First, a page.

These days, it seems as though the arts in Nashville are on the verge of a major breakthrough. Cheekwood’s eagerly awaited outdoor sculpture trail is now open, its new Learning Center is humming with contemporary art exhibits and educational activities, and the renovation of its art museum will be complete by the end of August. The Frist Center for the Visual Arts has funding and its location secured and a director on staff, so there’s no turning back from transforming the old downtown Broadway post office into a city arts center, set to open in spring 2001.
After 65 years as a non-union theater, Nashville Children’s Theatre wrapped up its first Equity season in May. The NCT move to Equity status brought the total number of stage groups operating under union contracts to five, including Tennessee Repertory Theater, Mockingbird Public Theater, Nashville Shakespeare Festival and American Negro Playwrights Theater. Nashville Ballet completed its first season under young artistic director Paul Vasterling with a contemporary bang, dancing to the bluesy sounds of Nashville singer Jonell Mosser and her band Enough Rope.
Founded a few years ago, ArtSynergy finally became an entity to be reckoned with in May, when it moved its staff into offices on Fifth Avenue. The innovative consortium of small arts groups, which includes Tennessee Dance Theater, Nashville Chamber Orchestra, Nashville Shakespeare Festival, Visual Artists Alliance of Nashville, and several others, is an encouraging sign of the arts community’s ability to work together.
There have been some down notes this year as well: After 13 years at the helm, Mac Pirkle made his exit from the Rep, and David Grapes was named to guide the stage group into the new millennium. Kevin Grogan resigned his position as curator of art collections at Fisk University in late spring, and Nashville actor Teddy Giles announced his decision to leave Nashville Children’s Theater after a 20-year residency there.
In light of all these developments, one would be hard-pressed to name a year of more transition and progress in the arts than 1999unless, of course, one recalls 1989.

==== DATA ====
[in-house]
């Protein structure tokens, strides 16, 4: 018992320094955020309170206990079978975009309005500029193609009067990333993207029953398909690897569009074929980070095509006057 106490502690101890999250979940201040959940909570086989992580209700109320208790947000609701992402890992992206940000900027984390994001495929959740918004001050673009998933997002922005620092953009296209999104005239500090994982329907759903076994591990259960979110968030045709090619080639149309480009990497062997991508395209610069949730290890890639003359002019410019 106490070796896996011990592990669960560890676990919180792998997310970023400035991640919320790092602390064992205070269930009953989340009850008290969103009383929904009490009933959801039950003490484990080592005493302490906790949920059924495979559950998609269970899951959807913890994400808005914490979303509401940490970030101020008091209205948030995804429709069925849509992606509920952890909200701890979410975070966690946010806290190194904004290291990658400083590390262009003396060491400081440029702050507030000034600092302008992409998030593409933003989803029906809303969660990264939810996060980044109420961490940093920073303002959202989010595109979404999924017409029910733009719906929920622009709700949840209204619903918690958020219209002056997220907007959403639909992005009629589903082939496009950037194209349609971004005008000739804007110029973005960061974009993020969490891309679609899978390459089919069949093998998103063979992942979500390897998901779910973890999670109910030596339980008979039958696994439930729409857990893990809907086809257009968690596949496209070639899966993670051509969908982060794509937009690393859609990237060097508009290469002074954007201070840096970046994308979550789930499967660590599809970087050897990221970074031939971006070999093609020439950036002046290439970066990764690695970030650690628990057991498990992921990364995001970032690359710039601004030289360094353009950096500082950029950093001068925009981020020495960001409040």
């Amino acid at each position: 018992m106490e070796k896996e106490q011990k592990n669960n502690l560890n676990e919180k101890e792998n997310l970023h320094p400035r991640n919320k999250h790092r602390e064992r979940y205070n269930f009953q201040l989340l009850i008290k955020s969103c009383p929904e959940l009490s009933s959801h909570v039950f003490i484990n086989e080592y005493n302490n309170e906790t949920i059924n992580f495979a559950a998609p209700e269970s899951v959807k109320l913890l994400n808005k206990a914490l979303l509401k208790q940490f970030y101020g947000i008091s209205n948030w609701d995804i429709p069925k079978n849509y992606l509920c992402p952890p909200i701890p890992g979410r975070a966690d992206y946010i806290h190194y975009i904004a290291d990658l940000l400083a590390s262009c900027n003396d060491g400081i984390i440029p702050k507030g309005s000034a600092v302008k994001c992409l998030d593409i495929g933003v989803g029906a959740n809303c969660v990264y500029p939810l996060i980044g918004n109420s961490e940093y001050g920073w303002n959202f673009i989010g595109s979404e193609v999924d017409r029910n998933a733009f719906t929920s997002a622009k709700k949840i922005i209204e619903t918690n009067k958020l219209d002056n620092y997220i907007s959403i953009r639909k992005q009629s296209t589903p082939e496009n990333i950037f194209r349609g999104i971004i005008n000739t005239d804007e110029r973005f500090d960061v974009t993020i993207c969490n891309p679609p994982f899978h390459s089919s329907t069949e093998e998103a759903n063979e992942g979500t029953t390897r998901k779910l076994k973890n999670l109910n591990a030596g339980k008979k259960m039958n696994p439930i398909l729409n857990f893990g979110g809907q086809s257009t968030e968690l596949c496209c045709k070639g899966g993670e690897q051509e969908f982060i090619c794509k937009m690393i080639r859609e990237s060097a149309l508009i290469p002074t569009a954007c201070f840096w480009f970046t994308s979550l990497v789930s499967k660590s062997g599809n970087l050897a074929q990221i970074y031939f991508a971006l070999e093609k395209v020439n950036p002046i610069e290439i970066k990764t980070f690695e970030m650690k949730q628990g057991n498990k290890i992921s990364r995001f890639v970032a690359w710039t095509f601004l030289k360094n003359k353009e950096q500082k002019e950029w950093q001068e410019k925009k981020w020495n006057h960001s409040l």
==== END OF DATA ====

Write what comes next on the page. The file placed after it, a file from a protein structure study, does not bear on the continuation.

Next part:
Ten years ago, Nashville’s visual arts community was at the top of its game with the Harlem Renaissance exhibition at Cheekwood (then under the direction of Kevin Grogan) and related satellite shows at commercial and nonprofit galleries all over town. It was an unprecedented cooperative effort that has not been attempted, much less duplicated, since. Downtown was home to art galleries like Zimmerman Saturn and the Metro Arts Commission’s exhibit space instead of the theme restaurants that now crowd Second Avenue and Broadway. The Artrageous fundraiser was more about checking out the art than about showing up at the evening’s finale party.
It was 10 years ago that Nashville Ballet presented the city with its first locally created and produced version of The Nutcracker, a ballet considered essential to any serious dance company’s repertoireand to its bottom line. TPAC was actually producing showsthe opera Rachel and the musical A Rock Weddingrather than just renting space to them. While neither production was a box office success, the enterprise was an admirable one. This same year, the fledgling Nashville Shakespeare Festival was incorporated, and the company presented Pericles in the Centennial Park band shell. Each year since then, the group has improved on the previous year’s production, and every August a few thousand more patrons pour into the park to enjoy free Shakespeare.